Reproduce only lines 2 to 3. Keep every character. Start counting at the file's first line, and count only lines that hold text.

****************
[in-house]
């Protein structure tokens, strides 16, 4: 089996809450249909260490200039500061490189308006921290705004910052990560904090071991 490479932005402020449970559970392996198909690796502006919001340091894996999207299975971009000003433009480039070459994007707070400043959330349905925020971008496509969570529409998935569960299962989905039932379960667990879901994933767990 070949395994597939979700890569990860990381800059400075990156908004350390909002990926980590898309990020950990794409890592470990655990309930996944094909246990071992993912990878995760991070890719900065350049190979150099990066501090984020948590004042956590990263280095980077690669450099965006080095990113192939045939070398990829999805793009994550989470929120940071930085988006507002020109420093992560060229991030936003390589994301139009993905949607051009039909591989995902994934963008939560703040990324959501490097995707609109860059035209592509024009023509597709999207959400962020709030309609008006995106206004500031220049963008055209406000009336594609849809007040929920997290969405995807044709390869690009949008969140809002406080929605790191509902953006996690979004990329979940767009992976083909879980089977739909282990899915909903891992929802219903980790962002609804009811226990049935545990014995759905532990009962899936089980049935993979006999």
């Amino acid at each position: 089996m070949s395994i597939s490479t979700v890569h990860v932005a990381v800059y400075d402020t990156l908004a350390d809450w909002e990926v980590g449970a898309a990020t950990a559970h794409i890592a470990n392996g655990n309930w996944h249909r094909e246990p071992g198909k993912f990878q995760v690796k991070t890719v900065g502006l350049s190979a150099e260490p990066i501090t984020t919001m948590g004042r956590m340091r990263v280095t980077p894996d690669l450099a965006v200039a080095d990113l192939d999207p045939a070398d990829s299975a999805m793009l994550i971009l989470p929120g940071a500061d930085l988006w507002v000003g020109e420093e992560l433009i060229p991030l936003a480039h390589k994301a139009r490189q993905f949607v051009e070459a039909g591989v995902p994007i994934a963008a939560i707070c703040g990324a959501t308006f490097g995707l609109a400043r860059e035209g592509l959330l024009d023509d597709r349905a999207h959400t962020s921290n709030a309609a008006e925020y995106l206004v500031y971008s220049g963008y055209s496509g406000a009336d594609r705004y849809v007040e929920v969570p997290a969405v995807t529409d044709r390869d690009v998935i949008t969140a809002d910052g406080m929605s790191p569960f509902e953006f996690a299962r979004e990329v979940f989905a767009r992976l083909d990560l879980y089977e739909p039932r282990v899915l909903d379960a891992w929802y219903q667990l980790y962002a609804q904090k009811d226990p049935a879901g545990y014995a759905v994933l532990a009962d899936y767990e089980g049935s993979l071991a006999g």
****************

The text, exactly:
């Protein structure tokens, strides 16, 4: 089996809450249909260490200039500061490189308006921290705004910052990560904090071991 490479932005402020449970559970392996198909690796502006919001340091894996999207299975971009000003433009480039070459994007707070400043959330349905925020971008496509969570529409998935569960299962989905039932379960667990879901994933767990 070949395994597939979700890569990860990381800059400075990156908004350390909002990926980590898309990020950990794409890592470990655990309930996944094909246990071992993912990878995760991070890719900065350049190979150099990066501090984020948590004042956590990263280095980077690669450099965006080095990113192939045939070398990829999805793009994550989470929120940071930085988006507002020109420093992560060229991030936003390589994301139009993905949607051009039909591989995902994934963008939560703040990324959501490097995707609109860059035209592509024009023509597709999207959400962020709030309609008006995106206004500031220049963008055209406000009336594609849809007040929920997290969405995807044709390869690009949008969140809002406080929605790191509902953006996690979004990329979940767009992976083909879980089977739909282990899915909903891992929802219903980790962002609804009811226990049935545990014995759905532990009962899936089980049935993979006999």
């Amino acid at each position: 089996m070949s395994i597939s490479t979700v890569h990860v932005a990381v800059y400075d402020t990156l908004a350390d809450w909002e990926v980590g449970a898309a990020t950990a559970h794409i890592a470990n392996g655990n309930w996944h249909r094909e246990p071992g198909k993912f990878q995760v690796k991070t890719v900065g502006l350049s190979a150099e260490p990066i501090t984020t919001m948590g004042r956590m340091r990263v280095t980077p894996d690669l450099a965006v200039a080095d990113l192939d999207p045939a070398d990829s299975a999805m793009l994550i971009l989470p929120g940071a500061d930085l988006w507002v000003g020109e420093e992560l433009i060229p991030l936003a480039h390589k994301a139009r490189q993905f949607v051009e070459a039909g591989v995902p994007i994934a963008a939560i707070c703040g990324a959501t308006f490097g995707l609109a400043r860059e035209g592509l959330l024009d023509d597709r349905a999207h959400t962020s921290n709030a309609a008006e925020y995106l206004v500031y971008s220049g963008y055209s496509g406000a009336d594609r705004y849809v007040e929920v969570p997290a969405v995807t529409d044709r390869d690009v998935i949008t969140a809002d910052g406080m929605s790191p569960f509902e953006f996690a299962r979004e990329v979940f989905a767009r992976l083909d990560l879980y089977e739909p039932r282990v899915l909903d379960a891992w929802y219903q667990l980790y962002a609804q904090k009811d226990p049935a879901g545990y014995a759905v994933l532990a009962d899936y767990e089980g049935s993979l071991a006999g």